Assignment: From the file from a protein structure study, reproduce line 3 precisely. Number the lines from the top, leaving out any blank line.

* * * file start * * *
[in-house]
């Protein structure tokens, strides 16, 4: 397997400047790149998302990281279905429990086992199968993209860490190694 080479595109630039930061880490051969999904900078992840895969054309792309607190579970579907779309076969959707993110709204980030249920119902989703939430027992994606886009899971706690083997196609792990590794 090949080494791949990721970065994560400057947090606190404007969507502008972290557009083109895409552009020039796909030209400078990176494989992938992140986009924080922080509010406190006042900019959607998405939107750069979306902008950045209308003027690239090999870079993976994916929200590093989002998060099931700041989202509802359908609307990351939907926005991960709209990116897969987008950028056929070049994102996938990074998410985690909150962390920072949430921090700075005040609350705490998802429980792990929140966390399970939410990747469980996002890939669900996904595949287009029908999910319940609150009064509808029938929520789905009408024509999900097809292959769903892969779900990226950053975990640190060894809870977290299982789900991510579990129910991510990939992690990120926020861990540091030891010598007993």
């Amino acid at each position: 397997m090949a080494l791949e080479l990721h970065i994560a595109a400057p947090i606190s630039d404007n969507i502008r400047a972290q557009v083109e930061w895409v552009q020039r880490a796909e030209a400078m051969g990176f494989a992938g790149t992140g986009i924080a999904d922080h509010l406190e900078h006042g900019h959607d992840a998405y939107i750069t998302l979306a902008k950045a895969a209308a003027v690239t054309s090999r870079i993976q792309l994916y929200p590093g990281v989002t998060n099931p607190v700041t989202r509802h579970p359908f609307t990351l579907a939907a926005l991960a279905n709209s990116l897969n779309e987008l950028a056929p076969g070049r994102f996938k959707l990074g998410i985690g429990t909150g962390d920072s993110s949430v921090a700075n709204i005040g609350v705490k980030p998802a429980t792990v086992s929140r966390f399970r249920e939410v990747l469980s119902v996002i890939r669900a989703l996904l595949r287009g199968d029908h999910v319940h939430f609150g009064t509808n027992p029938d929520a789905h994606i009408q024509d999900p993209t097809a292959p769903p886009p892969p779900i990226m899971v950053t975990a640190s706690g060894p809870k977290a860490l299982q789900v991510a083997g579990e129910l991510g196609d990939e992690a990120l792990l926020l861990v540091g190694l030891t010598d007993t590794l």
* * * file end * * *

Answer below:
């Amino acid at each position: 397997m090949a080494l791949e080479l990721h970065i994560a595109a400057p947090i606190s630039d404007n969507i502008r400047a972290q557009v083109e930061w895409v552009q020039r880490a796909e030209a400078m051969g990176f494989a992938g790149t992140g986009i924080a999904d922080h509010l406190e900078h006042g900019h959607d992840a998405y939107i750069t998302l979306a902008k950045a895969a209308a003027v690239t054309s090999r870079i993976q792309l994916y929200p590093g990281v989002t998060n099931p607190v700041t989202r509802h579970p359908f609307t990351l579907a939907a926005l991960a279905n709209s990116l897969n779309e987008l950028a056929p076969g070049r994102f996938k959707l990074g998410i985690g429990t909150g962390d920072s993110s949430v921090a700075n709204i005040g609350v705490k980030p998802a429980t792990v086992s929140r966390f399970r249920e939410v990747l469980s119902v996002i890939r669900a989703l996904l595949r287009g199968d029908h999910v319940h939430f609150g009064t509808n027992p029938d929520a789905h994606i009408q024509d999900p993209t097809a292959p769903p886009p892969p779900i990226m899971v950053t975990a640190s706690g060894p809870k977290a860490l299982q789900v991510a083997g579990e129910l991510g196609d990939e992690a990120l792990l926020l861990v540091g190694l030891t010598d007993t590794l």